Search Trends: Japan Earthquake 2011

On March 11, a 9.0 magnitude earthquake struck northeast Japan and lasted for about five minutes. The temblor, registered as the largest to hit Japan and the world’s fourth largest since 1900, unleashed ocean waves that reached all the way to the United States. The 2011 Tōhoku earthquake and tsunami may well register a death toll exceeding 10,000.

The unfolding news has kept the Japan crisis top of mind. Besides direct danger to coastal regions, the crippled reactors at Fukushima have many questioning over radiation effects. The accelerated cycle of searches on Yahoo! reveal these patterns:

  • Disaster details
    • earthquake, tsunami event
    • immediate aftermath
  • Maps and landmarks
  • Nuclear emergency
  • Rescue and donations
  • Popular Culture
  • Superstitions

 Disaster Details: The Events

Initial searches on Yahoo! tracked the degree of devastation and tsunami warnings issued throughout the Pacific. Many sought maps of the region to pinpoint not only the epicenter, but also the Pacific waves that went out at 500 mph.  Individual cities and towns were also looked up: Fukushima emerged early as a place of concern, although initial reports from the Japanese chief cabinet secretary assured the public there was no leak. News media — both local and international — were sought after.

Searches on Yahoo! include:

  • “japan’s tsunami,” “tsunami evacuations,” “tsunami warning buoys,” “marianas island tsunami warning,” “japan tsunami philippine tsunami warning,” “hawaii evacuation maps tsunami warning,” “tsunami evacuation zone hawaii,” “japan quake tsunami warning california,” “ocean whirlpool off japan,” “japan fault lines”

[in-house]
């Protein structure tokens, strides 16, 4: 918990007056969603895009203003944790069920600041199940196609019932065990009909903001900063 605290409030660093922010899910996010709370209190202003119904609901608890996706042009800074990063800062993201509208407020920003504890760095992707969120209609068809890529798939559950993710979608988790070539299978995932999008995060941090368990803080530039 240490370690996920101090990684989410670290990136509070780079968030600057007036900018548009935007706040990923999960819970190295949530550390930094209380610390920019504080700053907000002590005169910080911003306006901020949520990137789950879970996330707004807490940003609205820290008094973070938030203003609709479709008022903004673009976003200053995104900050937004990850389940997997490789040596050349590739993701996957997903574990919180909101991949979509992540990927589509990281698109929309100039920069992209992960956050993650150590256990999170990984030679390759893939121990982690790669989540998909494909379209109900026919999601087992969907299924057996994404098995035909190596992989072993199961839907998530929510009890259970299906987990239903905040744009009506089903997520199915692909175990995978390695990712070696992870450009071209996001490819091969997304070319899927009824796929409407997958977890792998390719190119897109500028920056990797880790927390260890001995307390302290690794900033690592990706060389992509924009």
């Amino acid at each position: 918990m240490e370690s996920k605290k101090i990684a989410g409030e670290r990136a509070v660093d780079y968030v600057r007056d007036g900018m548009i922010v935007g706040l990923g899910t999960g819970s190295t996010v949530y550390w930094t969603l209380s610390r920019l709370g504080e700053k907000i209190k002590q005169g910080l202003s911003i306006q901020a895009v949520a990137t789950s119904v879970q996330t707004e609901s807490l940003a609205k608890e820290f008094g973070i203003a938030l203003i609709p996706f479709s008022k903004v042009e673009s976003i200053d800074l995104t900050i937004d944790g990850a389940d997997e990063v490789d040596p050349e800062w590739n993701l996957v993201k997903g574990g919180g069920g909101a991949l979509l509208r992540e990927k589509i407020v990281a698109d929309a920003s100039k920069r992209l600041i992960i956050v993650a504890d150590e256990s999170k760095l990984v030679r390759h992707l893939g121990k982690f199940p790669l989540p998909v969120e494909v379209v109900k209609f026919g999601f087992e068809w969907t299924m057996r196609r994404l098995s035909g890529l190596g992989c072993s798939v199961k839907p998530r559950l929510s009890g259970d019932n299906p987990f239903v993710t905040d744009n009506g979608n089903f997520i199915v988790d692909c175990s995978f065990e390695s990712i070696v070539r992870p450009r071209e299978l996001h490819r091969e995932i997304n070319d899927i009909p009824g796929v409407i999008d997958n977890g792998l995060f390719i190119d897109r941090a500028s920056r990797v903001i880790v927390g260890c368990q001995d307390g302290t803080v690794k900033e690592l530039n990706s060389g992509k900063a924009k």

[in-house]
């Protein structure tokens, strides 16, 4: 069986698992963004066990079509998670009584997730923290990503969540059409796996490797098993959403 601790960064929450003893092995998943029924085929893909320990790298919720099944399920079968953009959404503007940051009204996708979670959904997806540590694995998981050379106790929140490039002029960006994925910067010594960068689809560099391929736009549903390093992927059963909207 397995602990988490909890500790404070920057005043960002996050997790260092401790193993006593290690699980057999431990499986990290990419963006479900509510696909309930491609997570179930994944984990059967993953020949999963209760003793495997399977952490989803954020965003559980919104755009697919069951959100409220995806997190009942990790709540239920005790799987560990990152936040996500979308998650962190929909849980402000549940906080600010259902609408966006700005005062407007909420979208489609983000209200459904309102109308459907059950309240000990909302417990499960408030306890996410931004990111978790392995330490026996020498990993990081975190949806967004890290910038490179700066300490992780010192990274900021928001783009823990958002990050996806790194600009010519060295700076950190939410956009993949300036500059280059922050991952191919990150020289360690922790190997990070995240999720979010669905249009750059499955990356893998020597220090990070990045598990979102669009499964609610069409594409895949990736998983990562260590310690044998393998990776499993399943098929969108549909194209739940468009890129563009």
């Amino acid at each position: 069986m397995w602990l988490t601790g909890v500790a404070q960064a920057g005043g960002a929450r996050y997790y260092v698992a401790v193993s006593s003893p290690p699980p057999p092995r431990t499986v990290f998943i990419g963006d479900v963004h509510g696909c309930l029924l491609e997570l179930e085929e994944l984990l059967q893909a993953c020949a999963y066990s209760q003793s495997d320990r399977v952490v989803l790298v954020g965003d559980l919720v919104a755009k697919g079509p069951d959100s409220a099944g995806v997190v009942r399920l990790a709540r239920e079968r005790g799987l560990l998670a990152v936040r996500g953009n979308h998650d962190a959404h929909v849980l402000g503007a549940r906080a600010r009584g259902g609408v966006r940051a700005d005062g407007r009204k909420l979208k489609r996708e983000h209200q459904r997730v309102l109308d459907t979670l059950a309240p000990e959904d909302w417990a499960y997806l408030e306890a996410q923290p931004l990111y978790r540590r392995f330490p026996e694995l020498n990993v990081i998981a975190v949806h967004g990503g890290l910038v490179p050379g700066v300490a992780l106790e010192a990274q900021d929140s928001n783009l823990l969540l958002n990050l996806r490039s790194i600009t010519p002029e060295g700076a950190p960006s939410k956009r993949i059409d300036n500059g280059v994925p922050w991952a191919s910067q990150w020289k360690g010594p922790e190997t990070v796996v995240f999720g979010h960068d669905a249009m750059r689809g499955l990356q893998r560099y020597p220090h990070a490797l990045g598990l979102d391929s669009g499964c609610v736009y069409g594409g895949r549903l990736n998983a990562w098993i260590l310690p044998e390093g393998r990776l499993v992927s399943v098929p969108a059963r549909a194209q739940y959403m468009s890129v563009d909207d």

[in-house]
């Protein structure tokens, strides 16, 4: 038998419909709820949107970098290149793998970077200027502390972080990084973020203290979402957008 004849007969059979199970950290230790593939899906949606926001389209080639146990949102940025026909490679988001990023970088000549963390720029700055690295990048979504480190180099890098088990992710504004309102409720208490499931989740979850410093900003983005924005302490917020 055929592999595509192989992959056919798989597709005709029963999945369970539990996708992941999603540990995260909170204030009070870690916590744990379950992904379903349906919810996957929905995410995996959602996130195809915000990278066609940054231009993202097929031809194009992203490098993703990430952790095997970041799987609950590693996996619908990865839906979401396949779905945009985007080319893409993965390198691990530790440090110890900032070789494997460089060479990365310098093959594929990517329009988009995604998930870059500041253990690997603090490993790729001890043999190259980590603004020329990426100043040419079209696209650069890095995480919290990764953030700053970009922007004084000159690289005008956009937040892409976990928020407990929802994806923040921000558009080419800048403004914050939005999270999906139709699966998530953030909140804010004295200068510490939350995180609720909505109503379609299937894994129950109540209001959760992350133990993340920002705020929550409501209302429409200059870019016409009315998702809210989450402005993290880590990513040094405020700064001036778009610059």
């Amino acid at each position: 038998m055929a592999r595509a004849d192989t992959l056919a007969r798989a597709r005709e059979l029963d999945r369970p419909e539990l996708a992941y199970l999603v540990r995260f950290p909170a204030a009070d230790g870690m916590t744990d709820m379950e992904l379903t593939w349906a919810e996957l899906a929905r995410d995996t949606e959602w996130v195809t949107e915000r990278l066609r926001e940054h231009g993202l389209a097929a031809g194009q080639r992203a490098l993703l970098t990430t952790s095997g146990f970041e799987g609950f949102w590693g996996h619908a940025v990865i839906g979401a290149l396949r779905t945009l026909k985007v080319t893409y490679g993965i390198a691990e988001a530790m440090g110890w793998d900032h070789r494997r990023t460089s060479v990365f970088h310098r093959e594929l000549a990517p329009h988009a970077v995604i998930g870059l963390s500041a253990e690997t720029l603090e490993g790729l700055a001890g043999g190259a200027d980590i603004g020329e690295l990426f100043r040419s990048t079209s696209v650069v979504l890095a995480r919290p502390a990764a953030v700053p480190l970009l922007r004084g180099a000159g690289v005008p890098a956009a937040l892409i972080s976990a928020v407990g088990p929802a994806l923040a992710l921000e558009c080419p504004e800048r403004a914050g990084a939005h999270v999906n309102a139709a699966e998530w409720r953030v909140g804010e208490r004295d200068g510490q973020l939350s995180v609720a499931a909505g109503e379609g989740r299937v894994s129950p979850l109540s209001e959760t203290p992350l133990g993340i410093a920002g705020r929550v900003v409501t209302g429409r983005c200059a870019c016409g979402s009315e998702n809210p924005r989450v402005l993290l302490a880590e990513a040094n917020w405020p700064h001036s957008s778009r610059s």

• “what is a tsunami,” “tsunami wikipedia,” “how does a tsunami occur,” how “high does the richter scale go”
  • “where is japan on the map,” “air force bases in Japan,” “nagano japan map,” ‘how far is china from japan,” “Atsugi,” Hachinohe,” “Sendai Frefecture,” “Fukushima”

Disaster Details: The Immediate Aftermath

As the magnitude was revealed, people also tracked on the effect of the fourth most powerful temblor since 1900.

Searches on Yahoo! include:

  •  “tokyo evacuation,” japan death toll,” “victims map,” “tsunami affected areas,” “japan aftershocks,” “satellite images of tsunami,” “tsunami timeline,” “shelters in japan”

Cultural questions emerge in searches:

  • “how big is japan,” “why no looting in japan,” “what is prefecture”

Previous disasters were looked at. Just as the Chilean earthquake slightly shifted the earth’s axis, people looked into a similar shift in Tohuku, which shortened the day by 1.8 microseconds.

Searches on Yahoo! include:

“tsunami in Indonesia 2004,” “haiti earthquake 2004,” “sumatra earthquake,” “1964 alaska earthquake video,” “how many microseconds in a second,” “microseconds to seconds”

Videos just hinted at the calamity of water and fire that swept away entire towns.

Searches on Yahoo! include:

“youtube japan earthquake,” “japan earthquake pictures,” “japan tsunami photos,” “before and after pictures of japan”

People also followed up on what people in power are doing, searches included: “emperor of japan,” “emperor Akihito,” “naoto kan”

Concerns about the world economy also pushed financial queries up, including : “u.s. stocks,” “japanese yen rate,” “dollar to yen”

The disaster quickly triggered preparedness concerns.

Searches on Yahoo! include:

“earthquake kits,” “emergency essentials,” “emergency preparedness,” “emergency food,” “first aid kits,” “72 hour emergency kits,” “emergency food supply,” “survival shelter,” “how to build an underground shelter”

Nuclear Emergency

Online focus shifted quickly to recovery, relief, and the ongoing potential nuclear disaster. Concerns about its effect on the world at large have been trending high, as well as other country’s own power plants.

Searches on Yahoo! include: